Day 4 Meditation
Today we continue onward by adding the element of counting to the breath. It’s common in the beginning of a meditation practice to be quite distracted, almost like a mental discharge. This technique is used in many traditions and is particularly good for such time when you feel restless or scattered. Each breath is full and complete on its own – with the counting there to support you. This technique has a slightly different nuance as compared to simply noting the breath, and it’s interesting to find for yourself how each affects you differently.
The larger effect of distraction in our lives is a disconcerting sense of fragmentation. We often feel uncentered; we don’t have a cohesive sense of who we are. We find ourselves compartmentalizing, so that the person we are at work is different from the one we are at home. We might be confident in the office and fragile at home, or vice versa; withdrawn with our spouse but the life of the party when we’re out with our friends. When our attention is tuned in, when we’re aware of ourselves, these different parts of us work in concert and in balance and allows us to find an essential cohesiveness.
Instead of being discouraged if you feel sleepy, anxious, or distracted when you wanted to feel peaceful and focused, remember that success in meditation is measured not in terms of what is happening to us but by how we relate to what is happening. Do you calmly observe your sleepiness, anxiety, or distraction? Success. Do you try to stop punishing yourself for feeling these things? Success.
Question & Answer
Q: How do I keep from nodding off in meditation?
A: Don’t worry about dozing; it’s going to happen. Part of meditation is the burgeoning of calm and tranquility, part of it is an increase of energy, and the two aren’t always in sync. Inevitably there will be times when the calm side is deepening but you’re not generating enough energy to match it. That’s not a bad state, just an imbalanced one—and it will make you drowsy.
You can deal with sleepiness in a variety of skillful ways. One is accepting that it’s an impermanent state. It comes and goes; you’ll get past it. Another is approaching the sleepiness with openhearted acceptance and observing it closely. Thinking of it as an enemy only makes you feel worse; you are piling tension and animosity on top of fatigue. Try being with the drowsiness and observing its different components. Where do you feel the fatigue? Are your eyes drooping, your limbs heavy? Is your head falling forward? How many signs of drowsiness can you spot? Has your breath changed? Your posture? Taking an interest in your drowsiness and investigating it is likely to wake you up.
You can also take some practical steps to pick up your energy. One of my Indian teachers would frequently ask students how our practice was going. At that point I was falling asleep frequently in meditation, and I was very anxious about anyone finding out. But when the teacher asked the woman next to me how she was doing, she told him un-selfconsciously, “Oh, I fall asleep all the time.” I was so relieved! And then instead of an esoteric response, the teacher simply said: “Try standing up, or throwing some cold water on your face”— a very practical suggestions to change the energy balance. You can also try sitting with your eyes open, or stepping outside for a moment when you start to nod off. Over time, your practice will deepen; you’ll find balance, and you won’t be so sleepy.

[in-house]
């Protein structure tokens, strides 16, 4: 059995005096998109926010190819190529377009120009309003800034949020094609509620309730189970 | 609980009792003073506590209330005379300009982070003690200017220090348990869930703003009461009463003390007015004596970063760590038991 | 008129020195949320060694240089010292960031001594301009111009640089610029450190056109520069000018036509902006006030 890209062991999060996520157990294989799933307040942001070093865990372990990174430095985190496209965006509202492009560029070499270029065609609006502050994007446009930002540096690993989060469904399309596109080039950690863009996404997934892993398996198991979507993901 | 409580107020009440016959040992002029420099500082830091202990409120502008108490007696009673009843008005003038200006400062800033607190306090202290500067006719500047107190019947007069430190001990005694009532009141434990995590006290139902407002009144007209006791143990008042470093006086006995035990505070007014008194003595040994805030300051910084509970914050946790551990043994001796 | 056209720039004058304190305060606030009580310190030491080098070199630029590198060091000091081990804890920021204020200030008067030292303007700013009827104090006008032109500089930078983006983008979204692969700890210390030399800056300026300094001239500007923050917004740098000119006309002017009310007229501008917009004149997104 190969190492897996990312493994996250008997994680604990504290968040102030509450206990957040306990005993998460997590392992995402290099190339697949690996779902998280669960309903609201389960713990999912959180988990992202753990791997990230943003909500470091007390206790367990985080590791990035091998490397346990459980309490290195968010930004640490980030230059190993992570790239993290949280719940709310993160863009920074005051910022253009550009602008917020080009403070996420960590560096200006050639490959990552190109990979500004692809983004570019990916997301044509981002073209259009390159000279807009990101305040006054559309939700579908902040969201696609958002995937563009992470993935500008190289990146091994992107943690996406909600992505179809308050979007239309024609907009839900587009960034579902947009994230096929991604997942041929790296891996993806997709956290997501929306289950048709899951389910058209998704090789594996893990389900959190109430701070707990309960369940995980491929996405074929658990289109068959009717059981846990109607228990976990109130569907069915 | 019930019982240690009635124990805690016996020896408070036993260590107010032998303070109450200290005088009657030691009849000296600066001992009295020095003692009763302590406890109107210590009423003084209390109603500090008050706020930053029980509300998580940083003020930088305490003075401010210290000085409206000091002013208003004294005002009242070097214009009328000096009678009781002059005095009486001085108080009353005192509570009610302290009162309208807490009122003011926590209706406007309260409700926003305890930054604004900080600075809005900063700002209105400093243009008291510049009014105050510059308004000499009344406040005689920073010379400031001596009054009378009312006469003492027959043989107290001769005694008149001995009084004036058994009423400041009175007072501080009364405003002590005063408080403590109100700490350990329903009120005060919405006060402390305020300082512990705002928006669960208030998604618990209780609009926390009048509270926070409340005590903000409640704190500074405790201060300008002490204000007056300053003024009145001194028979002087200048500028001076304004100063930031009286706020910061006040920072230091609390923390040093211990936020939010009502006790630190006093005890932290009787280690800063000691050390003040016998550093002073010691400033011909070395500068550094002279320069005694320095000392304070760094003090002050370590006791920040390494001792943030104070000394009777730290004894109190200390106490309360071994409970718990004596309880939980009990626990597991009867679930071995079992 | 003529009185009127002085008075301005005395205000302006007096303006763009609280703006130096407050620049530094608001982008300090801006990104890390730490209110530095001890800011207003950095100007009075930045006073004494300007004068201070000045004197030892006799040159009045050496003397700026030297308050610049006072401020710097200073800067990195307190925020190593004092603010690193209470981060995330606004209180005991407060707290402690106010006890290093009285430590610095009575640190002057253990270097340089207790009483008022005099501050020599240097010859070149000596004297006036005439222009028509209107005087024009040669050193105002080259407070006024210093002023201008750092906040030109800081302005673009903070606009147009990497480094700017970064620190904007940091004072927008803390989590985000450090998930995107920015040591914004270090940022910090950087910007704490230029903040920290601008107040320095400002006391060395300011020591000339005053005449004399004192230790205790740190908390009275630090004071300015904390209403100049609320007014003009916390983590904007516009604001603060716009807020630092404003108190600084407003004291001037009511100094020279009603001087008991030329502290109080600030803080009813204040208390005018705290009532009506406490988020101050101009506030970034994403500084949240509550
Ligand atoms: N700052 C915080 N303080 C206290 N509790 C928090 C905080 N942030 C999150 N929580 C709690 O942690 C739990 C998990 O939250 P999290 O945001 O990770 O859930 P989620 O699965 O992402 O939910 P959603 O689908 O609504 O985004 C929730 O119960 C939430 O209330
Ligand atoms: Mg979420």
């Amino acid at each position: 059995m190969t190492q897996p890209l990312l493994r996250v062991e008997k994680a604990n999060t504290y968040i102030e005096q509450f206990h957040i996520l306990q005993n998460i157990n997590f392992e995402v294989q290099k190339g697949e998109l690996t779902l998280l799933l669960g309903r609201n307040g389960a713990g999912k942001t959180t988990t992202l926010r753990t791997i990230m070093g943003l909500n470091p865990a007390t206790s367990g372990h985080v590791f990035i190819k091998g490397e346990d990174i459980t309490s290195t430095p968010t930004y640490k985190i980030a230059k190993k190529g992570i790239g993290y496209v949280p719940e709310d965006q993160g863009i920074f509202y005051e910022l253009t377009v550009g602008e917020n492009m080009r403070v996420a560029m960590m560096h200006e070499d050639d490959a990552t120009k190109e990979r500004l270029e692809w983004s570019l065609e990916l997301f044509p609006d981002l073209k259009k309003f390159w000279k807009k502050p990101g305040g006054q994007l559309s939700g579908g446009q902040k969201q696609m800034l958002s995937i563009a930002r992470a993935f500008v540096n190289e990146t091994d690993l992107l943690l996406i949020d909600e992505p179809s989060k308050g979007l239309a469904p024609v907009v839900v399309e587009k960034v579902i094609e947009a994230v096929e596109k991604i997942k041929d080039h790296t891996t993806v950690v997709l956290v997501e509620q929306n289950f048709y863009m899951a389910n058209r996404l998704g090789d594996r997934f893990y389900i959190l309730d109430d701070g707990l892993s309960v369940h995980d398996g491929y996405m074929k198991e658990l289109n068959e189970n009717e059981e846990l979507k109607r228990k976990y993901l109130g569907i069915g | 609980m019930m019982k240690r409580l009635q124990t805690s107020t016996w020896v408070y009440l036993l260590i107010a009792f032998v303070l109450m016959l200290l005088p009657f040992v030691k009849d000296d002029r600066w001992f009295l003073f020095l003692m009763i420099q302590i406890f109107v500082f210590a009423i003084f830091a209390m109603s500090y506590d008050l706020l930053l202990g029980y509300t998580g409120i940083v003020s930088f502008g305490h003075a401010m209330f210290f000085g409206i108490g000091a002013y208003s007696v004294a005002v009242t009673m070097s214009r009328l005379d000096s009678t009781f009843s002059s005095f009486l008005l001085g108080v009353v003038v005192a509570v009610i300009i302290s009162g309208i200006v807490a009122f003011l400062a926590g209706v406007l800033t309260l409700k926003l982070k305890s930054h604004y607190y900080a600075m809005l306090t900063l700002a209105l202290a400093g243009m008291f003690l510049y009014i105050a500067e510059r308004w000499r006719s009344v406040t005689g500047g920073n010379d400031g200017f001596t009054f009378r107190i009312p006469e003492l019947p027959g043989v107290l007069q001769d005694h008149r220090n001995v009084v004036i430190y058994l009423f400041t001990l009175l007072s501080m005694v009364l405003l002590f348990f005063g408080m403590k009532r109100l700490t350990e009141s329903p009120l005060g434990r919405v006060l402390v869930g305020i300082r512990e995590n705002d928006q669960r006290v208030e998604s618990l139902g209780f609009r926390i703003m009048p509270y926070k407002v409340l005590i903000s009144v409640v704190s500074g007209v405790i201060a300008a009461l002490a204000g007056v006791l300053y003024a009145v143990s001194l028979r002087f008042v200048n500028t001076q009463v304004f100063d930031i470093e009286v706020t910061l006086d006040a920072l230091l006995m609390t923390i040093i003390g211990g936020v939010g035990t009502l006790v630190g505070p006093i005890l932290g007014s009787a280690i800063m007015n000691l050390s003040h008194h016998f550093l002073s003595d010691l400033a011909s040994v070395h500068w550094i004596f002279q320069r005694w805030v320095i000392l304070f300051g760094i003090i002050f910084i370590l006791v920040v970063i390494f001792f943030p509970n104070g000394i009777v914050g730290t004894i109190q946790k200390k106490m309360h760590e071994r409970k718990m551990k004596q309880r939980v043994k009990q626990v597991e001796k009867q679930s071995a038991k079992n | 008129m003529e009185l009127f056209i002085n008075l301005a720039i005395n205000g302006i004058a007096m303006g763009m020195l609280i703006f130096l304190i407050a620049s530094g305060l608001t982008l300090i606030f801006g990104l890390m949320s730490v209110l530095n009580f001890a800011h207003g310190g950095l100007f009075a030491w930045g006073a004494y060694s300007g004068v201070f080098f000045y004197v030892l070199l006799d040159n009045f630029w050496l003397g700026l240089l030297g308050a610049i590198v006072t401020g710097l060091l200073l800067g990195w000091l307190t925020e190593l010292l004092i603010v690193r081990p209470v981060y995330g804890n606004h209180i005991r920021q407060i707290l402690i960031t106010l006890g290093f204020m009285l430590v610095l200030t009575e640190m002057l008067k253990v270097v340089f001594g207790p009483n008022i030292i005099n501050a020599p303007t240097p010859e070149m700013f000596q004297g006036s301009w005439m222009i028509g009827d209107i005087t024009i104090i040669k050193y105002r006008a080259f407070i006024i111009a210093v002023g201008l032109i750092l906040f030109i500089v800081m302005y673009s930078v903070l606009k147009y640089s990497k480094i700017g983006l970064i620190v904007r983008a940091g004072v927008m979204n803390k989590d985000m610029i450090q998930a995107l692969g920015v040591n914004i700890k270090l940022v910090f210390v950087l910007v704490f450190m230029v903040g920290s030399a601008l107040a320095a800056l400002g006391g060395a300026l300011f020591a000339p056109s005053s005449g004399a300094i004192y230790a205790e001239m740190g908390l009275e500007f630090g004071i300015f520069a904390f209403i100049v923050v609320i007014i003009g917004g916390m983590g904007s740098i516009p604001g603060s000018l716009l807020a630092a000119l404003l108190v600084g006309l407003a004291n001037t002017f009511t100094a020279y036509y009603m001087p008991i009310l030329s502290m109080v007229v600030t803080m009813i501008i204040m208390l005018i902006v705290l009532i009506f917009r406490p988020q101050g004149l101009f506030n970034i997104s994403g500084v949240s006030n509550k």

Welcome back. Today, I’ll be guiding you through another variation of breath meditation. It can be particularly good if you feel especially restless or scattered. Because it’s so common in the beginning of practice to get quite distracted, one of the fundamental techniques that’s used in many traditions is counting the breath.
You can sit comfortably and relax. Let your attention settle on the feeling of the breath, at the nostrils, at the chest or the abdomen, just with normal, natural breathing. As you breathe in, you can make the silent mental note of in. As you breathe out, you can count, one, two. So to begin, in, one, in, two, in, three, in, four, in, five, and so on. When you get up to ten, you can begin again with one. If your mind becomes distracted and you lose touch with the breath before ten, when you realize it, you can just begin again with one.
The number can be very quiet, and most of your attention is on the actual feeling, the sensation of the breath. Both the note of in and the number are really a support for that awareness. If you find your attention has wandered, you needn’t judge that or be distressed. Just begin again at one. You may find the rhythm of the breath changing, becoming slower or faster. You can let it change as it will. Stay connected to it with the mental note and the number. Let the breath lead the way. You needn’t try to establish a certain rhythm. Let it move, let it change, as you note, in, one, in, two.
See if your awareness of the breath can be as full and complete, your attention as wholehearted with six, seven, eight, all the way through to ten. If you’re with breath number three, you don’t want to kind of be with three and kind of waiting for four. Just in, three, in, four. No matter how many times you have to begin again at one, you needn’t be discouraged. Each breath is full and complete on its own with the counting there to support you. And when you feel ready, you can open your eyes and relax.
See if you can bring an awareness of your breath throughout your day.